A common practice among Buddhist teachers is to send students off to face what they have the most difficulty with, their fears, their dislikes, their egos, their complacencies.
A student who craves company and dislikes being alone might be sent to live in an isolated hut on a mountaintop. A student who craves being alone and dislikes noisy interruptions might be sent to work in a busy kitchen for a few years.
Jack Kornfield, in A Path with Heart, describes how his teacher found the perfect solution to his tendency to fall asleep during meditation. He sent him to sit on the edge of a deep dark well. Fear of falling into the well kept him quite alert!
Those examples might sound strict, but such practices are meant to break the habits, desires, and tendencies of a myriad of conscious and unconscious attributes that we humans must contend with. In my experience, life itself finds plenty of ways to break us of our habits, fears, and desires—no other master teacher necessary!
It’s almost impossible to avoid having to confront that which we try to hide from. Trying to manipulate our lives so that we don’t have to face what we fear the most usually doesn’t work. In the end, if there is something we are trying to avoid, it finds its way to our door.
Recent events in my own life have put me to the test, tossing me out of my quiet life and into the maelstrom of navigating through the complicated world of bureaucratic reality. I have had to become an advocate for another person and, truthfully, I have always been good about jumping in and handling things succinctly when called upon. I like to get things done right the first time, quickly and efficiently, only too happy to jump right back into my nice little life once the mission is accomplished. In this case, however, in spite of my best efforts, my tendency for efficiency was not well met.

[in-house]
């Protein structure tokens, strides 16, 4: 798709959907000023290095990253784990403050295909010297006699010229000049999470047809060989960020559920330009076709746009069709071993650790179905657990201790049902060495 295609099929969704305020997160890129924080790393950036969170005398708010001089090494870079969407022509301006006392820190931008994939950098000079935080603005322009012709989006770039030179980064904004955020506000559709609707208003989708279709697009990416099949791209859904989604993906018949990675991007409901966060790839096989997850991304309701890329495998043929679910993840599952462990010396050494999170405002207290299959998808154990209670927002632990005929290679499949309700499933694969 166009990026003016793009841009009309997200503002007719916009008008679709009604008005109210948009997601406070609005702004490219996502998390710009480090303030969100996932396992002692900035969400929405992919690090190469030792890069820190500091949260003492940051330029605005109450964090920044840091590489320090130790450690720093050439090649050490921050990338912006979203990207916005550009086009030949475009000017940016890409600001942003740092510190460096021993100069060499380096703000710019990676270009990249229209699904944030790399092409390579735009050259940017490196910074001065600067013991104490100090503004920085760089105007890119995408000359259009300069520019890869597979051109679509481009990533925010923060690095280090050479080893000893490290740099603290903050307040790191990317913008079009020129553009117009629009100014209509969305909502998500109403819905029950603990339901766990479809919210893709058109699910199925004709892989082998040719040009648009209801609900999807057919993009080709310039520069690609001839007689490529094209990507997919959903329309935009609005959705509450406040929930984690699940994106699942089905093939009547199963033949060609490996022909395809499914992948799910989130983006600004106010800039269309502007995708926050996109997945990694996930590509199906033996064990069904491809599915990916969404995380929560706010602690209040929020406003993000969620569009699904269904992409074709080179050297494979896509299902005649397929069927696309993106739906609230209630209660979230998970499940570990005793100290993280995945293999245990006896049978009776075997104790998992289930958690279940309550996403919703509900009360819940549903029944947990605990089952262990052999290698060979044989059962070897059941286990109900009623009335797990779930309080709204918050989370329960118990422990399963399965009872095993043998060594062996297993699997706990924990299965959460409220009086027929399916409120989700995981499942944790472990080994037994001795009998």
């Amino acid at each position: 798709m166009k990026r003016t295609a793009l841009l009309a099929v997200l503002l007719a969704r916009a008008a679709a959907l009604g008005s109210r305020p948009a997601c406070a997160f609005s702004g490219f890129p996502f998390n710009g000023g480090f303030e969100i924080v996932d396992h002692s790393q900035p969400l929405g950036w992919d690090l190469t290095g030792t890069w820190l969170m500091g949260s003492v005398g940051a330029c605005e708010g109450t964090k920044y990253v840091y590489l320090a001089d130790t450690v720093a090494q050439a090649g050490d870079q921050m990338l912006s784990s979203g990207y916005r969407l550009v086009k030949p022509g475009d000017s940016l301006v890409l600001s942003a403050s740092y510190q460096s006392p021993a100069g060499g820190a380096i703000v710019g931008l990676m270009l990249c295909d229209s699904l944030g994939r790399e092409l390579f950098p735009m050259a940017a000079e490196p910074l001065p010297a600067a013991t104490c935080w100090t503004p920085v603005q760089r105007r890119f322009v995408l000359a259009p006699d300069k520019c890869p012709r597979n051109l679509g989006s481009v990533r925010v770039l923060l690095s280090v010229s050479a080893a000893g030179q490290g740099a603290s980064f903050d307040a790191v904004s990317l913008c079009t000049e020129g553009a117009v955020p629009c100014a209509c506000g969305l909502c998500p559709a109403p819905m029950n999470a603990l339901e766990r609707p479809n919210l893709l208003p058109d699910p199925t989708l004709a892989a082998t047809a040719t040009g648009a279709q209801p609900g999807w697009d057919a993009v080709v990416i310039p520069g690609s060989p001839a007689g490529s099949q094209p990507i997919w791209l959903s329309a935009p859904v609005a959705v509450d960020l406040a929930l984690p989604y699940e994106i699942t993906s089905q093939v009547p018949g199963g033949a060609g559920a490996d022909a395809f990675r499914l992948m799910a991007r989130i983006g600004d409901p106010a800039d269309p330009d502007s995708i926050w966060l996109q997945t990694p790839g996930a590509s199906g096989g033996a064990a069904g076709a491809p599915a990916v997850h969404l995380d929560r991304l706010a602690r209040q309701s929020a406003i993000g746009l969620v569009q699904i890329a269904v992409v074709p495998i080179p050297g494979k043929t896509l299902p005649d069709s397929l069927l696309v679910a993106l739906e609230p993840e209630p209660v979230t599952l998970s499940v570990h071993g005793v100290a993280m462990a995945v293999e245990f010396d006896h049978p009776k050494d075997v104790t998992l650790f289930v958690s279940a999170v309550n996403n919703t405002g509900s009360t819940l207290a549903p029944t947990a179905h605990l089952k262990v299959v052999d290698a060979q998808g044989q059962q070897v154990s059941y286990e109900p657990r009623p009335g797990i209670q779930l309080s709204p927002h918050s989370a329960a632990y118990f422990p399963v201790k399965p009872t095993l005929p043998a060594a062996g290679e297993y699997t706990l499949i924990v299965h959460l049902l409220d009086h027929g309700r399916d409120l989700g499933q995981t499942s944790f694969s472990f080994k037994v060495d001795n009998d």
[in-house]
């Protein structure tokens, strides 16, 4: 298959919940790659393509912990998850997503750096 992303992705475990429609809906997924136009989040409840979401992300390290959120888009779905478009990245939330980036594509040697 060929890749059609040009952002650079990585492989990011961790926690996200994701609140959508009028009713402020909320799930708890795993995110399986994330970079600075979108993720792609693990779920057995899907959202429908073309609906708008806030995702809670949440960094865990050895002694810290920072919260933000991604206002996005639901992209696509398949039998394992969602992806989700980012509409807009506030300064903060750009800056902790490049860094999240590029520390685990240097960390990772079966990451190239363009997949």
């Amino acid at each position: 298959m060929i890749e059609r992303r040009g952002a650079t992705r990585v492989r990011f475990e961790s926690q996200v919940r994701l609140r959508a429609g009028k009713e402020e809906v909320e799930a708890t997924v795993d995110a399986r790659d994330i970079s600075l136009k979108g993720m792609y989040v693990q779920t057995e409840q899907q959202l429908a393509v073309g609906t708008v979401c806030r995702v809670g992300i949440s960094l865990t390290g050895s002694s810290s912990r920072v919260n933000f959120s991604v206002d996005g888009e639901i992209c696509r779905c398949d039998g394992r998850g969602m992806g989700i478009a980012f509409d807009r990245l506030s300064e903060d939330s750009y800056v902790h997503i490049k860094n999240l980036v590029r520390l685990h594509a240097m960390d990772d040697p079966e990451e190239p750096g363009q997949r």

It soon became clear that I had no control. I had to acquiesce to the unfolding of life, sit back and patiently wait for a long series of events to unfold before resolution. It has been a lesson in patient detachment, learning to be available and open to the sometimes strange and unwieldy manner in which life unfolds. Giving up control does not mean not acting. It means always acting appropriately, in alignment with what is right, but knowing when to stand back, point made, and wait. In truly giving up control in this manner, it’s amazing to stand back and watch how things go down!
During the past few weeks, I have truly gone through my own strict Buddhist training, with Life as my master teacher. For instance, I give myself labels; we all do. I’m shy and quiet, I don’t like confrontation—I’m a peacemaker not an anarchist after all—and yet in spite of those labels I have had to rip them off and become their opposites.
I have had to break out of all the compartments I put myself into, the ideas of myself as this or that, and become whatever was needed. My personal journey over the past few weeks has been quite an interesting one. The other person, I realize, is secondary to the process, for I have taken quite a journey, with myself as the primary subject.
Life just won’t let us sit and be complacent. It constantly asks us to face our fears, to flow with what comes, to change, and it sure finds some interesting ways of doing just that! In my experience, the energy of the past few weeks—and perhaps even further back—has been unrelenting, and I have personally gone through quite a whirlwind, both within and without. But as I’ve learned, in acquiescing, in patient waiting while simultaneously making sure that what is right occurs as it should, positive outcome prevails. And in the process, I’ve learned a whole lot about myself—some very valuable lessons.
Perhaps there are some quieter and more gentle times ahead, as times of great force and change are often naturally followed by times of calm and rejuvenation.
Looking forward to enjoying some calmness, and wishing you all the same,